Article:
The author hot seat: That was nice. What was it?

My guest today is Tricia Drammeh, another indie author struggling for recognition. I have always been struck by the thoughtful nature of Tricia’s writing with her sensitive portraits of young people on the verge of adulthood but not quite sure what they are about to plunge into. They are all flawed human beings, some of them damaged, and not all of them come through the story without suffering. All of them though are believable and touching—the hallmark of a writer with her finger on the pulse of humanity.

J: Tell us what the story/your work is about, the setting, the background, and where it takes the reader.

T: I have four published novels in three different genres. My latest release is Better than Perfect, and it’s a contemporary novel with romantic elements. It’s based in a suburban of Columbus, Ohio. Here’s the blurb:
Twenty-three-year-old Karlie is in the type of rut some people never escape from. With few friends, no boyfriend, and no plans to graduate from college any time in the immediate future, Karlie is as stuck in her ways as the elderly neighbor she spends all her time with. When her world is invaded by two surly twins bound for criminal court, a too-good-to-be-true love interest, and a cute cop who keeps showing up at the most inopportune moments, Karlie can either fight against the changes in her life, or embrace them.

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J: Sounds as though you have the ingredients of a maybe-romance. What inspired the story in the first place?

T: The story began as my Camp NaNoWriMo project two years ago. I thought it would be a great idea to write a vampire novel. Needless to say, this didn’t quite pan out. There’s not a single vampire in sight, though I did try to create a love interest who resembles many of the romantic heroes we find in Young Adult and New Adult novels—he’s rich, attractive, and showers Karlie with attention. At first, Karlie thinks he’s the perfect guy, but as she gets to know him, she begins to redefine “perfect.” She realizes that having a “perfect” boyfriend is not nearly as satisfying as making her own way in the world or achieving her dreams.

J: Did you try to get agents/publishers interested? What reactions did you get? Have they been helpful in promoting/marketing your work?

T: When I wrote my first novel, I did the query/rejection circuit. Most of the rejections I received were based solely on my query letter and not on the work at all. With Better than Perfect, I chose to skip the query process and went straight to self-publishing.

J: A story with a romantic element that doesn’t follow the standard romance formula must be difficult to market. Has it been a handicap not being able to stick a handy label onto your books?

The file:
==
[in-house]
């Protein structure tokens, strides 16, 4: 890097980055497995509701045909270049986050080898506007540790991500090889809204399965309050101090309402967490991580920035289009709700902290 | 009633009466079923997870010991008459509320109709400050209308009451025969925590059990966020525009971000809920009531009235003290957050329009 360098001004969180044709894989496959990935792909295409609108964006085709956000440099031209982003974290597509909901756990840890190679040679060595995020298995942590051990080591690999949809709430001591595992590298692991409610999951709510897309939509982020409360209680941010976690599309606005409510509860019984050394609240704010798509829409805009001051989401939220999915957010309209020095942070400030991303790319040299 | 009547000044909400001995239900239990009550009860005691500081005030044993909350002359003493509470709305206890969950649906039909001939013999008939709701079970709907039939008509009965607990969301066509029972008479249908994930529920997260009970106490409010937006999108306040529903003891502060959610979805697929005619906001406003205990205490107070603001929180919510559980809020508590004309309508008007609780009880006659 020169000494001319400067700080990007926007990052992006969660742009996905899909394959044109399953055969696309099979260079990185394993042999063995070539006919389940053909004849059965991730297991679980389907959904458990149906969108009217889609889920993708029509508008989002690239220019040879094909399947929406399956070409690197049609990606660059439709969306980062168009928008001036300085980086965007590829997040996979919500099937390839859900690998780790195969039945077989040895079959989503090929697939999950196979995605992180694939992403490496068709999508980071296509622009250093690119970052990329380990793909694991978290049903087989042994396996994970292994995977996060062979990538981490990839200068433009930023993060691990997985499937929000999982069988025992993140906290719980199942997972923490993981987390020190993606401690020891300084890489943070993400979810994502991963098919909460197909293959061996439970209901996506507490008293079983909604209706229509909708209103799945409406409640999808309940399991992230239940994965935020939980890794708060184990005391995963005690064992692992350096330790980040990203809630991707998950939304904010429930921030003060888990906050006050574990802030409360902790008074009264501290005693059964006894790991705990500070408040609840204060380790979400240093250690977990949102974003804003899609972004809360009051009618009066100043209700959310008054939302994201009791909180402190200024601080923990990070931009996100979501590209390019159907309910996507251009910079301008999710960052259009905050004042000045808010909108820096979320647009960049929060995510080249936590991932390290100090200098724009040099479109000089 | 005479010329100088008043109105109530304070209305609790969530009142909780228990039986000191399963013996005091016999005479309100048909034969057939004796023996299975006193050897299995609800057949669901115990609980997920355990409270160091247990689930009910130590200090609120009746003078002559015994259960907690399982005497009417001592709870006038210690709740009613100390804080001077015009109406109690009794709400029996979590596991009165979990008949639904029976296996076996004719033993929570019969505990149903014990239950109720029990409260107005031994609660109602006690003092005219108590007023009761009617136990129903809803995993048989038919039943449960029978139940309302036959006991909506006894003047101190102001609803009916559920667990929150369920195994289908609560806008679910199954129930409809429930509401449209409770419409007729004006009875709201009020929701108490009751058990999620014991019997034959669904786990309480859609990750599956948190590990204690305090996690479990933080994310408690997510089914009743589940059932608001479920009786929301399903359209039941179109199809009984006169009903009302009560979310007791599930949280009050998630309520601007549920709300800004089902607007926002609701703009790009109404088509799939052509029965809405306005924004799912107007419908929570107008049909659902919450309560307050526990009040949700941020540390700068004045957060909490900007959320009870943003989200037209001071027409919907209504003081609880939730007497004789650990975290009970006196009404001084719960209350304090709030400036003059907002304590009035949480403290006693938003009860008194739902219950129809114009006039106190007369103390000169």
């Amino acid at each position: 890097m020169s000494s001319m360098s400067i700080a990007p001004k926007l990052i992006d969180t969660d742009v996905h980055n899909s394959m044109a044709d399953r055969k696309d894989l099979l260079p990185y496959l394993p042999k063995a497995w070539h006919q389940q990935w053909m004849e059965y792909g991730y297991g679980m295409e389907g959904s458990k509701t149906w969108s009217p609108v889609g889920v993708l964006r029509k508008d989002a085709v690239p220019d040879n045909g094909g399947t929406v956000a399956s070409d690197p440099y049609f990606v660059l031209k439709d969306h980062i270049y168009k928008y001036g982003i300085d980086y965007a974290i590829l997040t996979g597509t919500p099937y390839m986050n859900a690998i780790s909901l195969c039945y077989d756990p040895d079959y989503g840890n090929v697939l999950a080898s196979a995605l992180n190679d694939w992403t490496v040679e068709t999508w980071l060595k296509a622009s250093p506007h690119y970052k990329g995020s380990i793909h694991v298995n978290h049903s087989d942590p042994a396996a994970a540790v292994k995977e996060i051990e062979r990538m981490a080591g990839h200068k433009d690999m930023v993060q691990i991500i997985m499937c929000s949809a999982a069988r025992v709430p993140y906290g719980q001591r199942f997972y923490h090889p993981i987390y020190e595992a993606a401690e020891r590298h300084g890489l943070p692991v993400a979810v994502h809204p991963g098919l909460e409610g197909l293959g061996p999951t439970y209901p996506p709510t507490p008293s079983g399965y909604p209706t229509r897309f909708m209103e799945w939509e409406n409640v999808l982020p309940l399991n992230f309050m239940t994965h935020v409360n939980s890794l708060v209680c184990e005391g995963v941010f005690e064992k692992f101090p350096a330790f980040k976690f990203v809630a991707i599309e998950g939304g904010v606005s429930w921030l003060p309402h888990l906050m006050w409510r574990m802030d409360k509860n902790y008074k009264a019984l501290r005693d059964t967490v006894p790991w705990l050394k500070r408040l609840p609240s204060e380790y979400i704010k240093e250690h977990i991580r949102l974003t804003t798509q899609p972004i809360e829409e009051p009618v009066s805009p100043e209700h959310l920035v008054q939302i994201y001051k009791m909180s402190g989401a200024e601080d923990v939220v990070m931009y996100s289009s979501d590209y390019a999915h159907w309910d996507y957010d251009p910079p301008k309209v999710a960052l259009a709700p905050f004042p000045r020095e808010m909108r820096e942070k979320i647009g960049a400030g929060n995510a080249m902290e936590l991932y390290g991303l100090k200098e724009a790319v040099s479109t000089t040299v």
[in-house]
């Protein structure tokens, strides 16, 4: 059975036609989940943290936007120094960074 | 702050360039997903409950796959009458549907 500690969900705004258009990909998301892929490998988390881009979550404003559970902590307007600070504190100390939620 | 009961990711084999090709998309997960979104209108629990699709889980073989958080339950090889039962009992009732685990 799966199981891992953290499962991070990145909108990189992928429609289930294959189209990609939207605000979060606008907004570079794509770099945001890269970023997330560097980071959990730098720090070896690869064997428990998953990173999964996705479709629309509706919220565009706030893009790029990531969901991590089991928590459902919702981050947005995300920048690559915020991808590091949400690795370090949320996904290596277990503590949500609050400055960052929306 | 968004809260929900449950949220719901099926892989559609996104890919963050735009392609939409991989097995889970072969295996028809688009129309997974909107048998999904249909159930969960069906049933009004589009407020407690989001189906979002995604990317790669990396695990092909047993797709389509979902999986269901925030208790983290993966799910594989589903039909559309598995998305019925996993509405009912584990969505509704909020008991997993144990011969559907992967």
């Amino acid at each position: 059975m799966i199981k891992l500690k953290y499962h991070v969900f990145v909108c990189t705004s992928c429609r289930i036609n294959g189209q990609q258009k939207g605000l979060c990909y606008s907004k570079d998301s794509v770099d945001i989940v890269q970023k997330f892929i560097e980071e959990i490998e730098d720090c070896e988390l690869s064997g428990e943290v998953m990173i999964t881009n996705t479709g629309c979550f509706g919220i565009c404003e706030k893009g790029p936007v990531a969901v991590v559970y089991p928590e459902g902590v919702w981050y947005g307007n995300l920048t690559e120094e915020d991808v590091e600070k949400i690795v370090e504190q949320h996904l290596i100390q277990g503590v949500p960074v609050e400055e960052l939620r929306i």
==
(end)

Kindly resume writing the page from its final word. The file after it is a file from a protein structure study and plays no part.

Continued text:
T: It has. Better than Perfect loosely skirts the romance/chick-lit genres, though I worry that if I market it as “romance,” readers will complain there isn’t enough sex. The book focuses on the evolution of the main character, and in many ways, the love-interest is more of an antagonist than a romantic hero. This is why I’m on the fence about labeling it a romance novel.
Out of all my books, the most difficult book to label has been The Fifth Circle. I ended up not really promoting it at all. Though it features two young adult characters, the subject matter is too edgy to market toward young adults. With young adult books, it can be very difficult to portray realistic characters and some of the situations they face without offending parents who like to pretend teenagers live in a land of cotton candy, rainbows, and unicorns. And, since there is no fantasy or romance, I can’t market it as genre fiction. Basically, the book has been hanging out on Amazon for over a year and I’ve sold less than fifty copies.

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J: That is exactly the problem that faces many writers—trying to shoehorn their book into category that just doesn’t describe the work adequately. Straight romance is easy enough to market, but there is a tendency for publishers to ask for more sweet sticky romance than the story needs. I had a YA dystopian novel turned down by a very reputable publisher because the romantic element wasn’t strong enough. Romance during the Apocalypse? In a new Ice Age? With packs of mutant wolfdogs and hordes of the undead? Then there are parental expectations to contend with when the protagonists are young people. The entire planet could be torn apart by total war but you’d still get parents complaining about swear words. So, if you don’t fit into the most popular size, how do you tackle promotion?